Along with three inches of rain in two weeks we had a few short hail showers.  The rain was welcome. The hail was not excessive, but the damage it caused might make a novice gardener think they had a mysterious disease or leaf-eating pests.

Here's the first example, a chile pepper with the typical irregular holes punched by hailstones.
Holes from Hailstones

And the second, which looks like some sort of a disease, but is just spots of freeze damage where a small hailstone landed on the tender tomatillo leaves, stayed there, and melted.
Freeze Damage from Hailstones
Read more!

Thursday, July 13, 2017

Establishing Squash Bees in Your Garden

By the time honeybees get their lazy striped butts out of the hive and start their daily commute to my garden, squash bees have been at work for a couple of hours pollinating my squash.  There is so little pollen left that the honey bees seldom bother to visit the blossoms.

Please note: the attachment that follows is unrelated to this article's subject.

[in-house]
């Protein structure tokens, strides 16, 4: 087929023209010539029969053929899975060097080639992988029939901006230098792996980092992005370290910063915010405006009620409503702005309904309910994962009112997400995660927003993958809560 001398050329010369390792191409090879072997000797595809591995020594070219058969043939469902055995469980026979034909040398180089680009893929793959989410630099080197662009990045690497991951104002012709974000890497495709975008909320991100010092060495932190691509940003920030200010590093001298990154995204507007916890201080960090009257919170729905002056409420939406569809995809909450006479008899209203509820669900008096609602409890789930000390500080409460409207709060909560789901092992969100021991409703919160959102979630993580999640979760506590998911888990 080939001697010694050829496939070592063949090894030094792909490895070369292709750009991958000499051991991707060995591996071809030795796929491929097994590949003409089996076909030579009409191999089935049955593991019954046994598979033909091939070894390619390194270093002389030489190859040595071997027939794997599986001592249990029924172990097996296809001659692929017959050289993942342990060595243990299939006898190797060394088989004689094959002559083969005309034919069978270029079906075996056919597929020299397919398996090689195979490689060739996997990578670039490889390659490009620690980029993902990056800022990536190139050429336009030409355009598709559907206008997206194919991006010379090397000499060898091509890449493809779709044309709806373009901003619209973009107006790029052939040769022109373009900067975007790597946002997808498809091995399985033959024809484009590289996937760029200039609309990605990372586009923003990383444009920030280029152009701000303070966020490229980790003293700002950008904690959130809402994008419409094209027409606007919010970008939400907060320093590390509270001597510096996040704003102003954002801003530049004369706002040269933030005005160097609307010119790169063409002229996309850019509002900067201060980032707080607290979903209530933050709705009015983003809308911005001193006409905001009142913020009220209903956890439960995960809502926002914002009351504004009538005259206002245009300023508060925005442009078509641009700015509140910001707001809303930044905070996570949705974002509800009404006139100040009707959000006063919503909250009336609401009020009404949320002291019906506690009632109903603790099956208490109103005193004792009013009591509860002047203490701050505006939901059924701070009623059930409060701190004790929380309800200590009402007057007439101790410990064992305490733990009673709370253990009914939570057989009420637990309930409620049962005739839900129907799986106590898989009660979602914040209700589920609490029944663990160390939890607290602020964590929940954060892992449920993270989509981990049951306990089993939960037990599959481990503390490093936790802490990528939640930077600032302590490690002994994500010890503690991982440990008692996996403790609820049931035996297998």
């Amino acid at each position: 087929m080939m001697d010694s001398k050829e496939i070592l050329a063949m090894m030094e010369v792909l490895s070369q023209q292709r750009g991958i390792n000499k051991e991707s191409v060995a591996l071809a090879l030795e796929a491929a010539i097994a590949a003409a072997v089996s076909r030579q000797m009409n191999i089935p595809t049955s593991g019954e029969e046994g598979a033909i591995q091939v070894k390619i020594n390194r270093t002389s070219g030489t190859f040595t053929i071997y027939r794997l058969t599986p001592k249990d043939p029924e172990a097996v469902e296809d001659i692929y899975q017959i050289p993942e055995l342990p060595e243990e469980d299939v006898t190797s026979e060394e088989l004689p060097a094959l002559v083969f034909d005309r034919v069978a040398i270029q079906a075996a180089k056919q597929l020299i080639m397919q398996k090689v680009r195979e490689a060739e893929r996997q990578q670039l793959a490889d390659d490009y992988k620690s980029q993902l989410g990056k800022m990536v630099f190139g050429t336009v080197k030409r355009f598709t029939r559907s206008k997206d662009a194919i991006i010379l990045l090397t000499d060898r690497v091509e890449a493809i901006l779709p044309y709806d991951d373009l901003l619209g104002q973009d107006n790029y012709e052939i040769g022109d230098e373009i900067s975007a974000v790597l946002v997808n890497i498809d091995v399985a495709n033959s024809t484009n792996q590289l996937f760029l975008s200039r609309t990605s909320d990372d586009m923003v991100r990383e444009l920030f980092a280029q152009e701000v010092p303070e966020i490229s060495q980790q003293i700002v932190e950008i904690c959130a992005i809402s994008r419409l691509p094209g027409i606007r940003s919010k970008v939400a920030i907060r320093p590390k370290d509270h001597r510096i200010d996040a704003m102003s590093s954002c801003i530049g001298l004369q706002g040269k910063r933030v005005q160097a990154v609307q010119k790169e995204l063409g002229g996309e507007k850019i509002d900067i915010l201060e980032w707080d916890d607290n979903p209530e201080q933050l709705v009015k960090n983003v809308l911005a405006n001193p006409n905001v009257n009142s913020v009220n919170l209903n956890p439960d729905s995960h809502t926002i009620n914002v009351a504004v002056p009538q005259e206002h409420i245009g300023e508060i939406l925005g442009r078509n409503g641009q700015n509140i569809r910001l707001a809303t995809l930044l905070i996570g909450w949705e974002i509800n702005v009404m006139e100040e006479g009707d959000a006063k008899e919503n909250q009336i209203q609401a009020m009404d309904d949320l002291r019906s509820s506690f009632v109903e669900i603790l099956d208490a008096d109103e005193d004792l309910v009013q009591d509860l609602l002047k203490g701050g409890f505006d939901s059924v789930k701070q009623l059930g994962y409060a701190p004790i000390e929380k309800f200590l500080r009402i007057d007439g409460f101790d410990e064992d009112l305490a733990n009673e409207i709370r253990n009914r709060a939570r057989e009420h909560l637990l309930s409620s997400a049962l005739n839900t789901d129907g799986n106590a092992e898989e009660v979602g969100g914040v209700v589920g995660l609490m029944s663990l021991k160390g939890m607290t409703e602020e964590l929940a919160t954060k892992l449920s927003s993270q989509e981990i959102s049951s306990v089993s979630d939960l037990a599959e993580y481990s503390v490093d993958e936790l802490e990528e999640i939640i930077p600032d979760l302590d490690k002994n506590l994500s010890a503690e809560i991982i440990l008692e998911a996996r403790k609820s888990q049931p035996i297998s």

Squash Bee with pollen-covered legs

Squash Bee with distinctive narrow-striped abdomen
How do they do it?  Squash bees live where they work, and turn the blooms into a singles bar. The male bees hang around in the blossoms, waiting for unfertilized females to show up.  Towards noon the males and any unfertilized females enter a male blossom and let it close around them.  At dawn, when the next blossoms are opening, the bees chew through the walls of their overnight hostel and continue their search for a mate.
Withered male flowers are overnight refuges
Instead of a long commute back to a hive with the pollen, a fertilized female squash bee digs a nest close to the squash plants.  She stuffs one of the chambers with pollen, lays one egg on the pollen and seals that chamber.
Squash Bee with pollen-covered legs
The fertilized females spend the afternoons digging nest chambers to fill with pollen the next day. They live in a nest until the chambers are all complete, then make a new one.
Squash bee nest hole
So how do you attract these wonderful creatures to your garden?  Plant squash, of course, and have some bare, untilled dirt next to the squash for the nests.  Read more!

Thursday, July 6, 2017

Watching Grass Grow: Buffalo 2.0 Is Now a Meadow